SoC debug is an animal of many aspects. At systems and RT levels, simulation tools give nearly unlimited access to signals. But as the design moves from simulation to FPGA prototyping, that easy access starts to erode. On the FPGA board, and later on the bring-up board with the real silicon, it’s up to the design team to anticipate which signals they will need to see, to access those signals, trigger on them, and capture their waveforms.
On Monday (Nov. 1) Veridae Systems Inc., a start-up based in Vancouver, British Columbia, announced a tool to bring automation and a single user interface to this tangled problem. Clarus, a suite of analysis tools teamed with an IP generator, is designed to help identify the critical signals for debug, instrument them with what is in effect a distributed on-chip logic analyzer, extract the data from the FPGA or silicon prototype, and interpret the results. Because it embeds code in your RTL rather than modifying the netlist post-synthesis, the observation hardware becomes part of your design, so Clarus gives you the same visibility and triggering in either an FPGA prototype or your SoC silicon. Critically, the suite also addresses security. In recent years debug ports have become a major portal for attacks on systems. So Clarus provides an access controller to block attempted intrusions through the debug interface.
The on-chip debug concept is not new. Several significant patents are published, and several vendors, including for example Asset-Intertech, are long-standing providers of on-chip instrumentation IP. Further, many established SoC design teams have libraries and best-practices documents for instrumenting their designs—especially for high-performance mixed-signal blocks. But in comparison to these offerings, Veridae appears to have assembled an unusually complete end-to-end suite of instrumentation IP, design tools and analysis tools for digital blocks.
Clarus comprises four major modules. The first, Clarus Implementer, is an interactive tool that analyzes your RTL design and proposes a prioritized list of signals that you will want to observe. You then get to select a level of observability—debug coverage, if you will—and corresponding silicon overhead. Implementer then inserts into your RTL the necessary capture and infrastructure code. Clarus only provides observability—it does nothing to enhance controllability of state on the chip.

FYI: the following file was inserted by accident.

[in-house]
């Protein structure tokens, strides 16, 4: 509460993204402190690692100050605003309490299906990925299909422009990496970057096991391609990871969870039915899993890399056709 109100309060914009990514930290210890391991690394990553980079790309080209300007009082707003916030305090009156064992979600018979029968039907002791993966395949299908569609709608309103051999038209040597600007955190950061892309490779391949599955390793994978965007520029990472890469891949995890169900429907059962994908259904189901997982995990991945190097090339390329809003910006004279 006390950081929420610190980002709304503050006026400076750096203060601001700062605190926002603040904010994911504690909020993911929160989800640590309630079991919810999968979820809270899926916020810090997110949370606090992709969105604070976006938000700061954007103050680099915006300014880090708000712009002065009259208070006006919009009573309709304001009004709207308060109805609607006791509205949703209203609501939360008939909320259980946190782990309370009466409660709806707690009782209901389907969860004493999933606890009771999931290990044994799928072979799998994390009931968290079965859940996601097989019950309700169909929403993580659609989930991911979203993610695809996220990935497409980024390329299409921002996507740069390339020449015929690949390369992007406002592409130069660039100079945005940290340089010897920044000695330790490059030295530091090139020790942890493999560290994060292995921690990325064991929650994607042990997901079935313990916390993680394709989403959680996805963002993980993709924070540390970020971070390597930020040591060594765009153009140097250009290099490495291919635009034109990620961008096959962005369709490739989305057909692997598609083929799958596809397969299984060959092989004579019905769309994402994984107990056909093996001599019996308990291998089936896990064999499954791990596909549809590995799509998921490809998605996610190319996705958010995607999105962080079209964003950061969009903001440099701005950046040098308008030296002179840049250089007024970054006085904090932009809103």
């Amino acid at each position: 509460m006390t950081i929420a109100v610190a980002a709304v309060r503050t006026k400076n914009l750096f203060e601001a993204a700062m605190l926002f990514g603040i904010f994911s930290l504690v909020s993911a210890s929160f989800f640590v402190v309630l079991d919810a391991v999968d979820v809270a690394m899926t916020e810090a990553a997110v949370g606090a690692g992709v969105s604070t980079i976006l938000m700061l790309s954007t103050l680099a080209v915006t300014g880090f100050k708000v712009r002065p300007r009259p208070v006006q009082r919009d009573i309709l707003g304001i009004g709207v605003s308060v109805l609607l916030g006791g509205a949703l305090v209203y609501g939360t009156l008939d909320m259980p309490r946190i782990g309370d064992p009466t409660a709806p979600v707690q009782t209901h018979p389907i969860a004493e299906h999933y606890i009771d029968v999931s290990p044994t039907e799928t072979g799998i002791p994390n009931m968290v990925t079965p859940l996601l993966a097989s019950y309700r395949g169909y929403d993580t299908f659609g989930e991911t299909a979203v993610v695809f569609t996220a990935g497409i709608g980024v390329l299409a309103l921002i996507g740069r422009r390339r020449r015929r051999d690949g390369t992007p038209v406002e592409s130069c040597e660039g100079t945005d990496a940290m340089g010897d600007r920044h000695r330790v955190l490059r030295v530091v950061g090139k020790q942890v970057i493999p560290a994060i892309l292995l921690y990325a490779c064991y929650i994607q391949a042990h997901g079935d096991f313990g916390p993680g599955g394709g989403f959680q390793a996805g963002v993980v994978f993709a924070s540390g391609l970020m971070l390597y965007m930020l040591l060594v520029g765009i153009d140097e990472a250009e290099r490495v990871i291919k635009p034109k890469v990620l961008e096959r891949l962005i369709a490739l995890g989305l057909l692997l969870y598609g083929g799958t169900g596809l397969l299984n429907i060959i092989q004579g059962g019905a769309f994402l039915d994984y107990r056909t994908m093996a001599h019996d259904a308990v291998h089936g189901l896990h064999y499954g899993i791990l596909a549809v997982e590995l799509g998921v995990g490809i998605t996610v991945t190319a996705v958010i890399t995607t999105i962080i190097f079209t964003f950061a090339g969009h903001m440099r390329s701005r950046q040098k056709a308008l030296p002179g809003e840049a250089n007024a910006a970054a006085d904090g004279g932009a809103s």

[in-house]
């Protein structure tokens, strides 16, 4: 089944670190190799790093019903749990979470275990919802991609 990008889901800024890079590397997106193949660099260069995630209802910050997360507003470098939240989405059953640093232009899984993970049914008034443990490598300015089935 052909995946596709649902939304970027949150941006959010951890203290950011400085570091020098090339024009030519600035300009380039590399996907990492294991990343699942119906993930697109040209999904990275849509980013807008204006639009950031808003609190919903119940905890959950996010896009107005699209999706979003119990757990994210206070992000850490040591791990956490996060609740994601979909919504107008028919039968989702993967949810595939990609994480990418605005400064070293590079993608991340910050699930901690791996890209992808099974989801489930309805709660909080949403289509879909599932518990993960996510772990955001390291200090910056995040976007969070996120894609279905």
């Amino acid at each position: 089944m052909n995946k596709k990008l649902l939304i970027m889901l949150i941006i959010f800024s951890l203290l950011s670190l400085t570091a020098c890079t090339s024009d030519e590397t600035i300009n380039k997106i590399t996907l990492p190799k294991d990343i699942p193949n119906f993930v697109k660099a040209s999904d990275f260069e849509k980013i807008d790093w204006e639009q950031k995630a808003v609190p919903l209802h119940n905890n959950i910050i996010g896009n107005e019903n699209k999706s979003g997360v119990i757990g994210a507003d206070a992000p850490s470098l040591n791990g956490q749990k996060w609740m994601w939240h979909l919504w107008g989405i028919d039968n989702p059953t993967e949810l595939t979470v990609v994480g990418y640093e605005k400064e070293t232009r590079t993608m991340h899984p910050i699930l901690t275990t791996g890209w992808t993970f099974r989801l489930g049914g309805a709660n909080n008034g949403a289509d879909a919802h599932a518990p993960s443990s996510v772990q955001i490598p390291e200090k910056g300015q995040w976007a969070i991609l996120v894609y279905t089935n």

Along with modifying your RTL, Implementer generates scripts for Synopsys Formality to verify the functional equivalence of your design pre- and post-insertion. It also produces a test bench so you can verify correct operation of the new debug structures themselves.
introduces capture stations, a central router, and access controls into the
user’s RTL design.
The second Clarus module is the RTL IP generated by Implementer. This is of three kinds. At the lowest level are Capture Stations: 2-3 k-gate blocks that collect signals synchronously to the local clock, generate time stamps, and forward the data to a central resource—the second kind of RTL block--called a router. The Capture Stations are intended to be placed close to the signals they are collecting. They gather data through what Veridae calls an Observation Network. Company CTO Brad Quinton said the Observation Network was designed both to minimize loading—since many of the nets you most care about will have critical timing—and to minimize added congestion in the area of the nets.
Once the Capture Station has collected the data, it passes the data stream through a four-phase resynchronizer, back into the clock domain of the router. The router aggregates the data coming from the Capture Stations, and aligns it based on the time stamps and measured skew information, Quinton explained. This block apparently is also involved in lossless data compression to reduce the volume of data that has to leave the prototype. The router transmits the data through an AMBA APB interface to the SoCs CPU, or directly to a JTAG port.